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Decay: The Mare Xbox One Review

October 13, 2017

Way back in the hey day of the Xbox Live Indie Game marketplace on Xbox 360, developer Shining Gate Software released Decay: The Mare. It garnered a cult following from critics and gamers alike, with many praises for its narrative and gameplay. Over the years, it has also appeared on Steam with many PC gamers appreciating its visually disturbing aesthetic. Now, it arrives on current generation console Xbox One, and has it stood the test of time? Let's read on.

Unlike many horror games that play in either a 2D world (The Coma: Recut) or a 3D environment (Outlast), Decay: The Mare is a point and click affair with still pictures on screen instead of a fully explorable setting. Unusual design choice, and one that I was afraid would kill the immersion and suspense that I do love from my horror titles. It's a genre that if you get it right, you'll receive applause and cult status. But if you get it wrong, then boy will it get slammed.

You start off in an asylum as a recovering drug addict. Your name is Sam, and you're here to get better. Take your medication and relax, sleep it off. That's just the start of the game, and all seems normal. Until you leave your room for the first time. Bars adorn the dark room you enter, lit only by the light from a nearby TV. The only way forward is through a nearby door, and it's here that the nightmare begins.

Upon descending a staircase deep beneath the asylum, you are suddenly trapped by a grotesque figure that quickly vanishes. Now it is up to you to solve various obtuse puzzles, and discover what lies ahead. Nothing is handed to you on a plate, as you come across seemingly random items scattered throughout the depths of the asylum. Puzzles will need solving, and it's all down to trial and error such as the games of years gone by would have you do. Thinking outside the box is key to your success, and will always present you with a new path to take as you venture further into the mysterious and downright disturbing events that have transpired.

 

One puzzle in particular stumped me for a while, which revolved around 4 coloured balls and their whereabouts. Finding them was no easy task, and I just happened to find the last remaining one by chance. But exploration is always rewarding right?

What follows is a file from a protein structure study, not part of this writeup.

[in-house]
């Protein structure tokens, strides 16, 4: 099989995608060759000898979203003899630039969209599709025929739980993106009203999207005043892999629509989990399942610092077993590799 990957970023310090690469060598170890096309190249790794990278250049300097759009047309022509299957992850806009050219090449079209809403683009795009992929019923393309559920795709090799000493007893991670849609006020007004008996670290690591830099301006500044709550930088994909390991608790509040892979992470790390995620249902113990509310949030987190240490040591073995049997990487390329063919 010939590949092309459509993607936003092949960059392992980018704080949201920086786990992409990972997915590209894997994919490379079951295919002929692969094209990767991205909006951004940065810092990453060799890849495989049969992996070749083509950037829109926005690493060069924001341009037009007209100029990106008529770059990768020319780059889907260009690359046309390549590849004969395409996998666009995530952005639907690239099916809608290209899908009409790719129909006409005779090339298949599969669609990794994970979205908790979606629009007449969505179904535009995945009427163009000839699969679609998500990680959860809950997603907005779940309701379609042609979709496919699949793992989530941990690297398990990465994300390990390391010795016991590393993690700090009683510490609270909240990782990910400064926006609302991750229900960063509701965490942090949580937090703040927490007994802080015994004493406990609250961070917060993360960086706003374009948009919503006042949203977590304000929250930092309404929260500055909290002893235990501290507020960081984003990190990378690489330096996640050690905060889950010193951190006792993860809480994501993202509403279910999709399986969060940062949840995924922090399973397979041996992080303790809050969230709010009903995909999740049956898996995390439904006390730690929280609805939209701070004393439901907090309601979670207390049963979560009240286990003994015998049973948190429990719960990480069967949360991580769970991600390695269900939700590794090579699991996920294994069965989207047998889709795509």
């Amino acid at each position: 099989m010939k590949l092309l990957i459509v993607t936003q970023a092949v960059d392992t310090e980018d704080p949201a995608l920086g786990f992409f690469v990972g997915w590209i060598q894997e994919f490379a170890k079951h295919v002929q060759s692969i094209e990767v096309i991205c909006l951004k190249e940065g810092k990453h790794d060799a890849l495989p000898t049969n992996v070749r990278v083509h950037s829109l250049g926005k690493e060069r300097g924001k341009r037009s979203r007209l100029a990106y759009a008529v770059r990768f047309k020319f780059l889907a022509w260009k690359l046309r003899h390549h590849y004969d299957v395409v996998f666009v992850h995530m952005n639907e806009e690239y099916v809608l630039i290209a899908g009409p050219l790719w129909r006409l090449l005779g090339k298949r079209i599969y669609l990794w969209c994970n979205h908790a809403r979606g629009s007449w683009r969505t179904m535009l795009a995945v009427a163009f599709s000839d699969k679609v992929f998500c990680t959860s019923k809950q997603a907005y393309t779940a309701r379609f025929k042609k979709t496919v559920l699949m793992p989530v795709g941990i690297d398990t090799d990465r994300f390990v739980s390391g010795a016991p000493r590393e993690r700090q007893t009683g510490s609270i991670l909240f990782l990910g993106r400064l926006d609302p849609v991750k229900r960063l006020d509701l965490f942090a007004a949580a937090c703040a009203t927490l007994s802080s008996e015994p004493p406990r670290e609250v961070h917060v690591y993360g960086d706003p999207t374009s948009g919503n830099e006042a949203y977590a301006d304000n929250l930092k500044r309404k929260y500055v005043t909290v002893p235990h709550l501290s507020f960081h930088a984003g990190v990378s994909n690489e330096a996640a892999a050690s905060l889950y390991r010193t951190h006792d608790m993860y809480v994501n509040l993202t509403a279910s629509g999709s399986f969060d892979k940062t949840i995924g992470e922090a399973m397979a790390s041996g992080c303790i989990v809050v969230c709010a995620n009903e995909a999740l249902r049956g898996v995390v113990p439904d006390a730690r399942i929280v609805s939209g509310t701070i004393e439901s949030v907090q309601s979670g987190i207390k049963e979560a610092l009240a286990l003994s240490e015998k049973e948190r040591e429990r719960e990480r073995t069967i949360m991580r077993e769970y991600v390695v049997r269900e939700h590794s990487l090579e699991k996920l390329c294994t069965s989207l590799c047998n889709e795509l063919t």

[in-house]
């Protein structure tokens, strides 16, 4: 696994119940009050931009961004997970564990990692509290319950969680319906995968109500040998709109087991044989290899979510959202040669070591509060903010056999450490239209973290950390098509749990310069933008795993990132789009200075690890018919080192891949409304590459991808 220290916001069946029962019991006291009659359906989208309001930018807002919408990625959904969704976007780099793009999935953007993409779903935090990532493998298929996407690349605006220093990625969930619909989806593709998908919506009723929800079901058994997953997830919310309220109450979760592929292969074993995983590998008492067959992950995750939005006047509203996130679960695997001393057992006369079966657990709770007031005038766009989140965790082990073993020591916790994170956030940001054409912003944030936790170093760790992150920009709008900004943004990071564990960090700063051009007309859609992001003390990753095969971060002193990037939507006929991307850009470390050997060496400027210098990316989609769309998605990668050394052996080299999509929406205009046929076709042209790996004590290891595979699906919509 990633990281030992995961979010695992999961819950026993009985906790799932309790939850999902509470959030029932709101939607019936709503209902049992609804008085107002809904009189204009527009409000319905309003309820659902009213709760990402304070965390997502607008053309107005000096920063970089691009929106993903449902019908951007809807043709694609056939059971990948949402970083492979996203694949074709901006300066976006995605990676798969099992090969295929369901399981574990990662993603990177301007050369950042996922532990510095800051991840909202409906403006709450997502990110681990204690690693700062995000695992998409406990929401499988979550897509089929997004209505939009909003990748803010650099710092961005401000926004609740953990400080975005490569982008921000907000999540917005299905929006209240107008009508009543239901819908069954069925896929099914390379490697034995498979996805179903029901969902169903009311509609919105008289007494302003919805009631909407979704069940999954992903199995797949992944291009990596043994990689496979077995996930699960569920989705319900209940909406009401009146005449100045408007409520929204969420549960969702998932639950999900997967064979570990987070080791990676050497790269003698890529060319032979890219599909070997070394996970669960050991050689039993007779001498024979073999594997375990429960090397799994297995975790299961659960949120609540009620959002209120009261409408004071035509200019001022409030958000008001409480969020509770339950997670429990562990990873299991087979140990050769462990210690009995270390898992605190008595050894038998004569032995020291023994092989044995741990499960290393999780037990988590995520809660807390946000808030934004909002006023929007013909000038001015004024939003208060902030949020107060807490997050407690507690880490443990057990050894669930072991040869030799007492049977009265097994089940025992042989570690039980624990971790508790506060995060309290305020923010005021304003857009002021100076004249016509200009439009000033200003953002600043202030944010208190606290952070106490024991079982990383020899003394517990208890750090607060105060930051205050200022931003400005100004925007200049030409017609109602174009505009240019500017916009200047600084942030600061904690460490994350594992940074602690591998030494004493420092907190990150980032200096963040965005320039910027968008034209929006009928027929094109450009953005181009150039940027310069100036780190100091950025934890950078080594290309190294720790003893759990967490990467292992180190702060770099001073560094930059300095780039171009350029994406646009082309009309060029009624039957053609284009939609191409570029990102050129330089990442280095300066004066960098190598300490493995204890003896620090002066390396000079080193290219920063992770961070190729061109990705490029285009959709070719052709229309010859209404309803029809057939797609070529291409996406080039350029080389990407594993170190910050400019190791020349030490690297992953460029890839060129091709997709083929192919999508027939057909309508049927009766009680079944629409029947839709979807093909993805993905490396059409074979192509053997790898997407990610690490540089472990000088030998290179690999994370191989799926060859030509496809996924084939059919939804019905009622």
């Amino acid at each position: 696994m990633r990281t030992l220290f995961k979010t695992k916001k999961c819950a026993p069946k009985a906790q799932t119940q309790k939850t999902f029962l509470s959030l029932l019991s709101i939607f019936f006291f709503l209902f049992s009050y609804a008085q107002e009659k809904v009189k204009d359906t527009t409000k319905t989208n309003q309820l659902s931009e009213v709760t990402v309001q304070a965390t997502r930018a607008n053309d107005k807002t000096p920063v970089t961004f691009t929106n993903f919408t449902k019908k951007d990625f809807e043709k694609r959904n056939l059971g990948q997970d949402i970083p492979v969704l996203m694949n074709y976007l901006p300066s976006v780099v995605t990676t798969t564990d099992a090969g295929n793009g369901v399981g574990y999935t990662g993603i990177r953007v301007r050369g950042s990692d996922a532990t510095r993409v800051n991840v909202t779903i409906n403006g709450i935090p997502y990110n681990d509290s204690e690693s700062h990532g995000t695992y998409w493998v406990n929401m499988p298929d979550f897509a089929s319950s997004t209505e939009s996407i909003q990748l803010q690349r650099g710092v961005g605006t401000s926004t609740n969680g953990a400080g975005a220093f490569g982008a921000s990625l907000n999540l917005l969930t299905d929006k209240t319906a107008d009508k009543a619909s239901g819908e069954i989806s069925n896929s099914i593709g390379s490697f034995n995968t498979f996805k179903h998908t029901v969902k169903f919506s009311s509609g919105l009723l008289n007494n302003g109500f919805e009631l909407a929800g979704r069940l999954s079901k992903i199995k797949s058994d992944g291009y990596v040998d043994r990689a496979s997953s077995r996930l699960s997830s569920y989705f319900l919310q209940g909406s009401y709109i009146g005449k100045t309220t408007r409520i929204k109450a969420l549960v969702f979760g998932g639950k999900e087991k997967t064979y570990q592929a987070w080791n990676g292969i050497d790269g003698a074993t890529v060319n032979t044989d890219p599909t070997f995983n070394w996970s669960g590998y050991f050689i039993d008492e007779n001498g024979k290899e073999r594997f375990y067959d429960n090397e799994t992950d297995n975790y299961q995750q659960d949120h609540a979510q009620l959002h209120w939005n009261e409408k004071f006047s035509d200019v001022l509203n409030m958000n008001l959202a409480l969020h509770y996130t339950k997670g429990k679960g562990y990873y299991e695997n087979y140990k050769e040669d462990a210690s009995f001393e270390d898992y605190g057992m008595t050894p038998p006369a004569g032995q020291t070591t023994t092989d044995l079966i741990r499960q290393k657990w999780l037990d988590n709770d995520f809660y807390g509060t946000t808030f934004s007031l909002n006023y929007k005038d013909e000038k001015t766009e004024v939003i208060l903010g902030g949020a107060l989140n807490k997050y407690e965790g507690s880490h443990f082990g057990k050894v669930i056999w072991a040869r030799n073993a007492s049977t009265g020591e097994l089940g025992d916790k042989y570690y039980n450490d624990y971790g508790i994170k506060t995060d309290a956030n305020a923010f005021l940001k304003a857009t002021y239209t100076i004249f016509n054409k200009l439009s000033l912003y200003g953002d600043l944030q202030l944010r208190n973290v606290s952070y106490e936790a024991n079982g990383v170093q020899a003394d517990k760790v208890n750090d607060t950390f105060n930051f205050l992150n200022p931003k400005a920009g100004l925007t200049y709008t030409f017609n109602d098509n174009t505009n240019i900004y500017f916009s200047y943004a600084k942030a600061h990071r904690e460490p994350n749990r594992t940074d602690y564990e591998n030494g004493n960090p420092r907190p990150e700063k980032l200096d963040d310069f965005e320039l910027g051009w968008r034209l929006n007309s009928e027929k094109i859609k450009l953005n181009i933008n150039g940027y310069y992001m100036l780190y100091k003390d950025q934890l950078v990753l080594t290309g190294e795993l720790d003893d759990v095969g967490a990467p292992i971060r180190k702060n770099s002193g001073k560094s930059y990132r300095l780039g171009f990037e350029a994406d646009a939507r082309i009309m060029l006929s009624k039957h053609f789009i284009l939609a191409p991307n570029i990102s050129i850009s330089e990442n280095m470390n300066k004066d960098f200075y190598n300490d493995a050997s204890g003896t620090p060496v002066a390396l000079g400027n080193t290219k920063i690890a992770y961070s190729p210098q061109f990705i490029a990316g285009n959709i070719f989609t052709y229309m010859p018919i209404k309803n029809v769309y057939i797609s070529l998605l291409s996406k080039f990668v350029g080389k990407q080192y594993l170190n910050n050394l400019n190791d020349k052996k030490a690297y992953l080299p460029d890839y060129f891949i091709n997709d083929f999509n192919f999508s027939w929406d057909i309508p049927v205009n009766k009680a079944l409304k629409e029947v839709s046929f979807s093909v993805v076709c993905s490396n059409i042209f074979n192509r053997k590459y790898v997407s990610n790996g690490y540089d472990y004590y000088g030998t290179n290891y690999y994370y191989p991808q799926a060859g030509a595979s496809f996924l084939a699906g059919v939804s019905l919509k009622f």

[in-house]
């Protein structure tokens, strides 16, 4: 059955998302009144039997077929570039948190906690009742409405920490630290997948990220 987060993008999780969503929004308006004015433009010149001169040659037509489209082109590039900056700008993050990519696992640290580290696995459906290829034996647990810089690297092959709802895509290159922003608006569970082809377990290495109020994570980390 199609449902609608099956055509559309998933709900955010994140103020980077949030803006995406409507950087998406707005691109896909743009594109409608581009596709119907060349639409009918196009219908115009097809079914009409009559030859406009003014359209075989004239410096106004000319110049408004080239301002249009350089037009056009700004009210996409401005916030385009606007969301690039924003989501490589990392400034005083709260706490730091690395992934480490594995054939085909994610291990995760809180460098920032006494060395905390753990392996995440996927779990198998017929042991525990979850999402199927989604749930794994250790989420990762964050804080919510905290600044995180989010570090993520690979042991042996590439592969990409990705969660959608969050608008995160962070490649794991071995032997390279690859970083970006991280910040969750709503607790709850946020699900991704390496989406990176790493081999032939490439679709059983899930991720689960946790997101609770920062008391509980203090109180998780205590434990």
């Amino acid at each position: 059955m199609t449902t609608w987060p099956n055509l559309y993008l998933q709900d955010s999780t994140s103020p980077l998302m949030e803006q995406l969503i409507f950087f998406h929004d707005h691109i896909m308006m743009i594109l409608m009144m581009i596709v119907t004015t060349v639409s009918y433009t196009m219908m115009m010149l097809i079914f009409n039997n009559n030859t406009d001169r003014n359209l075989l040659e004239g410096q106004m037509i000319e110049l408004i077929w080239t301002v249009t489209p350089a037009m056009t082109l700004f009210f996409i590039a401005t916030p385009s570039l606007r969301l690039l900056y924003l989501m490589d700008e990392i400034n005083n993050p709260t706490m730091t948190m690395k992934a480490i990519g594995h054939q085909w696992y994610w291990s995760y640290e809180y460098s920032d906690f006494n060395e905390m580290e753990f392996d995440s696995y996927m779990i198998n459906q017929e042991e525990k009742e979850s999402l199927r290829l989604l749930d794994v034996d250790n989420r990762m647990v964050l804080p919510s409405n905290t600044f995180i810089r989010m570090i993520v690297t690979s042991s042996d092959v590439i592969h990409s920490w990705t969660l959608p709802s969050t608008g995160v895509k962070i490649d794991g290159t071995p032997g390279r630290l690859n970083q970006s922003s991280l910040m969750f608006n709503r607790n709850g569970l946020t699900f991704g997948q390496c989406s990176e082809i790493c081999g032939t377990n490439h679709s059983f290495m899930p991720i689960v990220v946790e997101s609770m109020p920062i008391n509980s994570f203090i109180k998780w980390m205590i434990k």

While travelling through the dilapidated rooms and hallways, I did encounter some moments that prompted a jump scare and I, of course, reacted accordingly. The game itself relies more upon a psychological thrill to the senses, rather than pure horror and the sense of helplessness such as Outlast would provide you. Instead, Decay taunts you with thoughts provoked by a "what if" situation and this is just as good in a horror game as full blown scares can be. If done right.

Visually, Decay has a grainy appearance, and not crisp graphics, leaning towards a murky and dark overtone on still pictures. Almost as if you're looking through an old family photo album, albeit a twisted one.

 

There is a moment when you reach another person that suffers the nightmare existence with you, and expands on the story from his perspective. I'll leave the what and why for you to unravel. Needless to say, Decay doesn't sugar coat the game in any way.

The games ending can go one of two ways. Both of which reveal a plot twist that I never saw coming. There was no hint or suggestion to make me think this and it was a real eye opener. Shining Gate pulled this off admirably, and I would love to experience more, as the trio of episodes that make the full game can be completed in roughly an hour per episode, making for a relatively short game.

Overall, Decay: The Mare is delightfully bizarre, and visually disturbing title that fans of the horror genre would do well to invest time into. Not the prettiest looking game, but who realistically expects anything other than a dark and foreboding visual in a horror game?

Rating 8/10

 

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